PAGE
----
Why is this? Because while Herzog is never shy about expressing his repugnance for the death penalty, and cherry-picks his interviews to make sure that everyone who's ever on-screen shares his viewpoint, the fact that he and his subjects are anti-death-penalty is rarely the main focus of any given interview. Herzog's way of interviewing people reminds me of John Edward (remember that guy? "And that man on TV who speaks to the dead, you know that man's a phony"?); he'll read the person's body language and catch the little things that animate someone during a monologue and then grab onto that and get them to elaborate. In the very first sequence, where he's talking to the state chaplain, the guy starts talking about how playing golf is one of the ways he centers himself, he's talking about meditation and being out in the middle of god's beauty, and he starts rattling off the things he might see during a day, the beauty of the grass, the dew, maybe a cow, and he says the word "squirrel" and there must be some little tremor in his voice, or a twitch of the hand off-camera or something, because Herzog's next words are "tell me about an encounter with a squirrel." It's just wildly off-topic, but it's crazy entertaining, and all the sudden our chaplain just lights up and he's talking about this squirrel he had an encounter with and you can't help but be riveted to the screen. It's that sort of ability to read people that made sideshow carnies small fortunes back in the day (and John Edward a much larger one last decade); if Werner Herzog wasn't making movies, he'd be a carny (a la Invincible) or a card sharp (a la The Grand; there's a reason Herzog is the most believable of the non-pros at playing a card sharp in that movie). People have tells, and Herzog uses them to get wonderful interviews, or get excellent performances out of actors (if you've never seen My Best Fiend, about Herzog's long working relationship with Klaus Kinski, you gotta), in the same way Patrik Antonius uses them to get millions of dollars out of the opponents he faces across the felt.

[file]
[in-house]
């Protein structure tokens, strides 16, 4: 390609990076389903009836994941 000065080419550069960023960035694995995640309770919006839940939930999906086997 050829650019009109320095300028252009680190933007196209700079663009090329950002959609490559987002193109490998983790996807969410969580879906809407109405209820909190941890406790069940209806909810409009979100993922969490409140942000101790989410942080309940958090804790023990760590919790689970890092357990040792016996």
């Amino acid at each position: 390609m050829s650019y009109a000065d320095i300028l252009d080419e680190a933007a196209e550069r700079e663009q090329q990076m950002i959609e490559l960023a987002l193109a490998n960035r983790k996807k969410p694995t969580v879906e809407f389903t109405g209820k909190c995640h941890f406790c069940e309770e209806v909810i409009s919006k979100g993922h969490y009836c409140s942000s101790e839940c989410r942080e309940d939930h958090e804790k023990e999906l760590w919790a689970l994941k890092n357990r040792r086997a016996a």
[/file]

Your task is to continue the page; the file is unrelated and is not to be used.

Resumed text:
In other words-and this is a very long-winded way of making a point I constantly try to hammer home to people-it doesn't matter what the subject is, and it doesn't matter if you agree with the filmmaker's point of view regarding that subject, when you are in the hands of a truly excellent filmmaker-and Werner Herzog is a truly excellent filmmaker. I will admit that yes, my bias against his position collided with his bias for his position in that I did not like this as well as I did many of the Herzog films I mentioned throughout this review, all of which I would recommend without hesitation. But on the other hand, I look at this and I look at some of Herzog's early works, The Mystery of Kaspar Hauser for example, and it's easy to see how far Herzog has come as a filmmaker in the forty-ish intervening years, and it is, as it almost always is, impossible to criticize this film on any technical level. Werner Herzog cares about the making of the film. And because of that, he has made a film that is likely to compel those on both sides of the debate. I can speak from personal experience. *** 1/2
April 2, 2013
Herzog is probably the best living documentary filmmaker.
March 26, 2013
Such a great story, so horribly told, such a waste.
November 9, 2011
It's interesting enough but really just an average documentary.
March 5, 2013
I really didn't enjoy this, i found the questioning and very weak